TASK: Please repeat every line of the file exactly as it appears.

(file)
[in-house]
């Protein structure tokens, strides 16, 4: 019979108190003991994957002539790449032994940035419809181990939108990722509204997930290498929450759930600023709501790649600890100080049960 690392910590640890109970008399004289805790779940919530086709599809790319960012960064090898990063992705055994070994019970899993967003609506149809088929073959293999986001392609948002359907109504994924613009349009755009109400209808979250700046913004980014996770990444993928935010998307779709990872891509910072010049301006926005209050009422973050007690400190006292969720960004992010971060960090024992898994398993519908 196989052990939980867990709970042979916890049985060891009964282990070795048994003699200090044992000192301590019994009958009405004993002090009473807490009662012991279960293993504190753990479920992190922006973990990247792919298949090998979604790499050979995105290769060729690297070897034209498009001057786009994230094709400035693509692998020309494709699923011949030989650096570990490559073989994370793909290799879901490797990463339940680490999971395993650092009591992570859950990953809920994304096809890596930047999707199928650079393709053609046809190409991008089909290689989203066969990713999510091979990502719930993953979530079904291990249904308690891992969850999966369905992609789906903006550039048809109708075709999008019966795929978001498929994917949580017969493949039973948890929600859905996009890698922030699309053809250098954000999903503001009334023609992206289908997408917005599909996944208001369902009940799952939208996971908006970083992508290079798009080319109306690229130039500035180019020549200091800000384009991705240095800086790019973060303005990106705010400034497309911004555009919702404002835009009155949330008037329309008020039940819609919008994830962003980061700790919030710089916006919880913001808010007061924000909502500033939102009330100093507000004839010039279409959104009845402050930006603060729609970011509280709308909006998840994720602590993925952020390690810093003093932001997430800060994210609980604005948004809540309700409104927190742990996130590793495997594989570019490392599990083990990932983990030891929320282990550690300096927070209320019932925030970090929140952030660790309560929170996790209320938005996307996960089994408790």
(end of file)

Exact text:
[in-house]
């Protein structure tokens, strides 16, 4: 019979108190003991994957002539790449032994940035419809181990939108990722509204997930290498929450759930600023709501790649600890100080049960 690392910590640890109970008399004289805790779940919530086709599809790319960012960064090898990063992705055994070994019970899993967003609506149809088929073959293999986001392609948002359907109504994924613009349009755009109400209808979250700046913004980014996770990444993928935010998307779709990872891509910072010049301006926005209050009422973050007690400190006292969720960004992010971060960090024992898994398993519908 196989052990939980867990709970042979916890049985060891009964282990070795048994003699200090044992000192301590019994009958009405004993002090009473807490009662012991279960293993504190753990479920992190922006973990990247792919298949090998979604790499050979995105290769060729690297070897034209498009001057786009994230094709400035693509692998020309494709699923011949030989650096570990490559073989994370793909290799879901490797990463339940680490999971395993650092009591992570859950990953809920994304096809890596930047999707199928650079393709053609046809190409991008089909290689989203066969990713999510091979990502719930993953979530079904291990249904308690891992969850999966369905992609789906903006550039048809109708075709999008019966795929978001498929994917949580017969493949039973948890929600859905996009890698922030699309053809250098954000999903503001009334023609992206289908997408917005599909996944208001369902009940799952939208996971908006970083992508290079798009080319109306690229130039500035180019020549200091800000384009991705240095800086790019973060303005990106705010400034497309911004555009919702404002835009009155949330008037329309008020039940819609919008994830962003980061700790919030710089916006919880913001808010007061924000909502500033939102009330100093507000004839010039279409959104009845402050930006603060729609970011509280709308909006998840994720602590993925952020390690810093003093932001997430800060994210609980604005948004809540309700409104927190742990996130590793495997594989570019490392599990083990990932983990030891929320282990550690300096927070209320019932925030970090929140952030660790309560929170996790209320938005996307996960089994408790």